Excerpted from a Consumer Financial Protection Post
On July 7, the Consumer Financial Protection Bureau (CFPB) issued a legal interpretation to ensure that companies that use and share credit reports and background reports have a permissible purpose under the Fair Credit Reporting Act. The CFPB’s new advisory opinion makes clear that credit reporting companies and users of credit reports have specific obligations to protect the public’s data privacy. The advisory also reminds covered entities of potential criminal liability for certain misconduct.
“Americans are now subject to round-the-clock surveillance by large commercial firms seeking to monetize their personal data,” said CFPB Director Rohit Chopra. “The CFPB will be taking steps to use the Fair Credit Reporting Act to combat misuse and abuse of personal data on background screening and credit reports.”
Congress enacted the Fair Credit Reporting Act in 1970 to ensure companies “exercise their grave responsibilities with fairness, impartiality, and a respect for the consumer’s right to privacy.” The Fair Credit Reporting Act regulates companies that assemble dossiers on consumers, including credit reporting companies and tenant screeners.
Among other things, the Fair Credit Reporting Act ensures fair and accurate reporting, and it requires users who buy these dossiers to have a legally permissible purpose. This ensures that companies cannot check an individual’s personal information, including their credit history, without a bona fide reason. Common permissible purposes include using consumer reports for credit, housing or employment decisions.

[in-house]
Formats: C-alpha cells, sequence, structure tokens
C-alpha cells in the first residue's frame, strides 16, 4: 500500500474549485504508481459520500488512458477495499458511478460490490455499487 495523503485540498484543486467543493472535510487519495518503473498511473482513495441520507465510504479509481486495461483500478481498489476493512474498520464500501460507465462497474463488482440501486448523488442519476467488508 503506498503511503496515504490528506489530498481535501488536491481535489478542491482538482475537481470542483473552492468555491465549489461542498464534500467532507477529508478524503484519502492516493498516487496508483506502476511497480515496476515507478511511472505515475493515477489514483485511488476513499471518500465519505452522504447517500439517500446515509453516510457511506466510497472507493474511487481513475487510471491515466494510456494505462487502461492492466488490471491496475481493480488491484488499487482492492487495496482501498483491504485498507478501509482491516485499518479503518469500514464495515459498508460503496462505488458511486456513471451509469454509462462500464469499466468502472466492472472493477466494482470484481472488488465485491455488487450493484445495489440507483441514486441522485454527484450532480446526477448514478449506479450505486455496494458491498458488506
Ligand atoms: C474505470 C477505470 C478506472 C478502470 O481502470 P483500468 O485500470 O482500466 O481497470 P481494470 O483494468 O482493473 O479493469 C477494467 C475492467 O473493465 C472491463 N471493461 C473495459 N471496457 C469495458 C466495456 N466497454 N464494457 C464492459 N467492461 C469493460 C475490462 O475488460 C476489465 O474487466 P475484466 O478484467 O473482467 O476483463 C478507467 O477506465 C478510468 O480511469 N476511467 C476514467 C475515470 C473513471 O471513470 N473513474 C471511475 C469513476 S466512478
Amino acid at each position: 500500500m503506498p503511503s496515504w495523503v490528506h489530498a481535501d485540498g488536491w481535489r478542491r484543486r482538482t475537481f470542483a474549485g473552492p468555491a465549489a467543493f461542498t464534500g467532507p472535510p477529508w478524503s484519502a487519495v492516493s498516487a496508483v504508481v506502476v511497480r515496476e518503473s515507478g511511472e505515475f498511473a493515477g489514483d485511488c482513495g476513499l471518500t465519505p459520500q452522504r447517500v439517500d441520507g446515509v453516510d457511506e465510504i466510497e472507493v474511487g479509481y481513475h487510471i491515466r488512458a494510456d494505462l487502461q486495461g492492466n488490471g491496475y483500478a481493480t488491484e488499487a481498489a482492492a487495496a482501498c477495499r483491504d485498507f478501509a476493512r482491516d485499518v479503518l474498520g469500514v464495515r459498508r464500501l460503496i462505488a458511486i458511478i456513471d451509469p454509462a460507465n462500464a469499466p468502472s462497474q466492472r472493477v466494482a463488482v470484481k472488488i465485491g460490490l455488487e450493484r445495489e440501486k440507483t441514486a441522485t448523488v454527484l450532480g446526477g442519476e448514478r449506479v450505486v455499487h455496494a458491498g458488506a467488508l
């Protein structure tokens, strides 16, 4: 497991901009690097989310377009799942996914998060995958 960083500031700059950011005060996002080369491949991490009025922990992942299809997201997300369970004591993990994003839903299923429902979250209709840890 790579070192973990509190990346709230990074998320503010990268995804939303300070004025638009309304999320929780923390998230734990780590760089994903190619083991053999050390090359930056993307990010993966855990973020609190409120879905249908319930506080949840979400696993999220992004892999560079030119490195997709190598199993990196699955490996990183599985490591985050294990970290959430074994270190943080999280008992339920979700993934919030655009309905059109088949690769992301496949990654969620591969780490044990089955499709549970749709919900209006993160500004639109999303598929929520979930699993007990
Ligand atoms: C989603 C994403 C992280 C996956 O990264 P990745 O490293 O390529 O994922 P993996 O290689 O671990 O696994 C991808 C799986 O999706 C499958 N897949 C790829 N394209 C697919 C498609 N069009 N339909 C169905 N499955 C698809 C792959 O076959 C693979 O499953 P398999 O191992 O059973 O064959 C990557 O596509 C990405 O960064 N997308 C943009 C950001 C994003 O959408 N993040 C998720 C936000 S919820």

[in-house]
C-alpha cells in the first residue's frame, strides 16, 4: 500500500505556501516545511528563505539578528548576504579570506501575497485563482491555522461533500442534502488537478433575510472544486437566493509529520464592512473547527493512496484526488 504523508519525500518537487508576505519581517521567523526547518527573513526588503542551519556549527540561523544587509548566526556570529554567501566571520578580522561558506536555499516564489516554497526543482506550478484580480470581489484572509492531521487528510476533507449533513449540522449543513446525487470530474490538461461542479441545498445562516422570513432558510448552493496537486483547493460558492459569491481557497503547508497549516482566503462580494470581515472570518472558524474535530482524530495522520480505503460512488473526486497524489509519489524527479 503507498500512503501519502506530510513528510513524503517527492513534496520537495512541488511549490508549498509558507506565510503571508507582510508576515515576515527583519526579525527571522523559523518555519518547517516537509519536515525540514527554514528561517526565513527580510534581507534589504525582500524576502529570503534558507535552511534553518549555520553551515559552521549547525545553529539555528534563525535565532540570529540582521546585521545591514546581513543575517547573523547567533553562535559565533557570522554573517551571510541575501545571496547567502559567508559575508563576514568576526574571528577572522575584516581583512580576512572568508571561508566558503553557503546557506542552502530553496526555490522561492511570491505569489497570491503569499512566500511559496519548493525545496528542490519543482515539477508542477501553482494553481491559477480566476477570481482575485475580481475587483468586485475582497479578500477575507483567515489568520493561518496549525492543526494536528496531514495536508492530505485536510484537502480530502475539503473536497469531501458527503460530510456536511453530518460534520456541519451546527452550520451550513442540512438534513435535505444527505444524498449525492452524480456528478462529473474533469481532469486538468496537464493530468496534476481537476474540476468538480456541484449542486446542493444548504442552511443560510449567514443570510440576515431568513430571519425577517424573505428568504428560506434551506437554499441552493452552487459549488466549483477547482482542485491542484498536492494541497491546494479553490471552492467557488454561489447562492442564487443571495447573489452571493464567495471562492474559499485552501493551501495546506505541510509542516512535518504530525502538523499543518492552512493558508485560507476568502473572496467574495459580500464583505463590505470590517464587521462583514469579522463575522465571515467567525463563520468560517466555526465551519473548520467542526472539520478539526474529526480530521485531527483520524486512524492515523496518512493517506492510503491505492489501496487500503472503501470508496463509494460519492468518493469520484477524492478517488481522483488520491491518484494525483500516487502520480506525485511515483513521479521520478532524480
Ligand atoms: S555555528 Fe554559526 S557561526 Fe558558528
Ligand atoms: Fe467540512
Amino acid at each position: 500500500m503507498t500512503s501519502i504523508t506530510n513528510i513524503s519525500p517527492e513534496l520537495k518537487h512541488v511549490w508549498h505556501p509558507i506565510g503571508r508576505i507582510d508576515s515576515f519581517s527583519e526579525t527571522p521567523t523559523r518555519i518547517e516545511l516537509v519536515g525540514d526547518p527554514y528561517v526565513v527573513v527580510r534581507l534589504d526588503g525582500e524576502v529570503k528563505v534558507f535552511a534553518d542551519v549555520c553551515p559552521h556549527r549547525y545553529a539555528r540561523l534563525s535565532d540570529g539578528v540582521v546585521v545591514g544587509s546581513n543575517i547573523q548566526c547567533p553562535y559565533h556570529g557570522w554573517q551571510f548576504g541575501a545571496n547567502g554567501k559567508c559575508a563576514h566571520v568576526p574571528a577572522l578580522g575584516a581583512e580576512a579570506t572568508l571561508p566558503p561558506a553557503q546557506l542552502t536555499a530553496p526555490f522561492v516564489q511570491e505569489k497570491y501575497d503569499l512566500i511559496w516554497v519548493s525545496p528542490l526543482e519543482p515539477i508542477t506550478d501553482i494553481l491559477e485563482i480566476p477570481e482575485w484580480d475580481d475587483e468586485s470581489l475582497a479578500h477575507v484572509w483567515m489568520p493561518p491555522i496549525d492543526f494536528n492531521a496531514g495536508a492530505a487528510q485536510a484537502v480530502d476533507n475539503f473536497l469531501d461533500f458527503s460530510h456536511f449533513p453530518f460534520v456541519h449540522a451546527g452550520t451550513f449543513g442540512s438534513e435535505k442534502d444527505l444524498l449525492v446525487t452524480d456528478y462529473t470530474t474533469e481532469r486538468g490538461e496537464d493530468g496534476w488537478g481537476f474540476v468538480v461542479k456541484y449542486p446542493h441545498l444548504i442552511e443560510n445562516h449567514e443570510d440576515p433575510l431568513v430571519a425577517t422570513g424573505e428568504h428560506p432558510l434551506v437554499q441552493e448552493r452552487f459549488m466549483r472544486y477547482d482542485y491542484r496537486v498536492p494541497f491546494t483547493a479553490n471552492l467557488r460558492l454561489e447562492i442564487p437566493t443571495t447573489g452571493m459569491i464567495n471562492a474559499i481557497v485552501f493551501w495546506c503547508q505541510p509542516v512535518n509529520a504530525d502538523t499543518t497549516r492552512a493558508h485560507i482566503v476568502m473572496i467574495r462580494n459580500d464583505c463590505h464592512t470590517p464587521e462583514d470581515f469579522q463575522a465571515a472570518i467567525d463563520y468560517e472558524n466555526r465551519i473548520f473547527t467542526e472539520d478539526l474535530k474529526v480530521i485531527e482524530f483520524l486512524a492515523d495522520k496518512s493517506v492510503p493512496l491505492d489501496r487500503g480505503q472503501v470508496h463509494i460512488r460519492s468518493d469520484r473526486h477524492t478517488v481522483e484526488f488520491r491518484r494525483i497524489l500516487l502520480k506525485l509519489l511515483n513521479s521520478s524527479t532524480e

The new advisory opinion will hold responsible any company that violates the permissible purpose provisions of the Fair Credit Reporting Act. The advisory opinion makes clear:
- • Insufficient matching procedures can result in credit reporting companies providing reports to entities without a permissible purpose: For example, when a credit reporting company uses name-only matching procedures, the items of information appearing on a credit report may not correspond to a single individual. That means the user of a credit report could be provided a report about a person for whom the user does not have permissible purpose.
• It is unlawful to provide credit reports of multiple people as “possible matches”: Credit reporting companies may not provide reports on multiple individuals where the requester only has a permissible purpose to obtain a report on one individual.
• Users of credit reports must ensure that they do not violate a person’s privacy by obtaining a credit report when they lack a permissible purpose for doing so: The Fair Credit Reporting Act strictly prohibits anyone from using or obtaining credit reports without a permissible purpose.
The advisory opinion outlines some of the criminal liability provisions in the Fair Credit Reporting Act. Covered entities can face criminal liability for obtaining a background report on an individual under false pretenses or by providing a background report to an unauthorized individual. Violators can face criminal penalties and imprisonment.
The CFPB will continue to take steps to ensure credit reporting companies and other relevant entities adhere to the Fair Credit Reporting Act. In addition, the CFPB has:
- • Highlighted the experiences of military families with medical billing, credit reporting, and debt collection. The CFPB’s report showed that nationwide credit reporting companies are failing to correct mistakes and inaccuracies, fueled by allegedly unpaid medical bills, on servicemembers’ credit reports.
• Spotlighted medical billing challenges faced by millions of American consumers. The CFPB’s report found that many consumers reported their credit reports being used as weapons to force payments of allegedly unpaid medical bills and that the bills are surreptitiously and unlawfully placed on their credit reports.
• Identified credit reporting companies the public can hold accountable. The CFPB released its annual list of credit reporting companies. Using the list, people can exercise their right to see what personal information these companies have, dispute inaccuracies, and take action if a firm is violating the Fair Credit Reporting Act.
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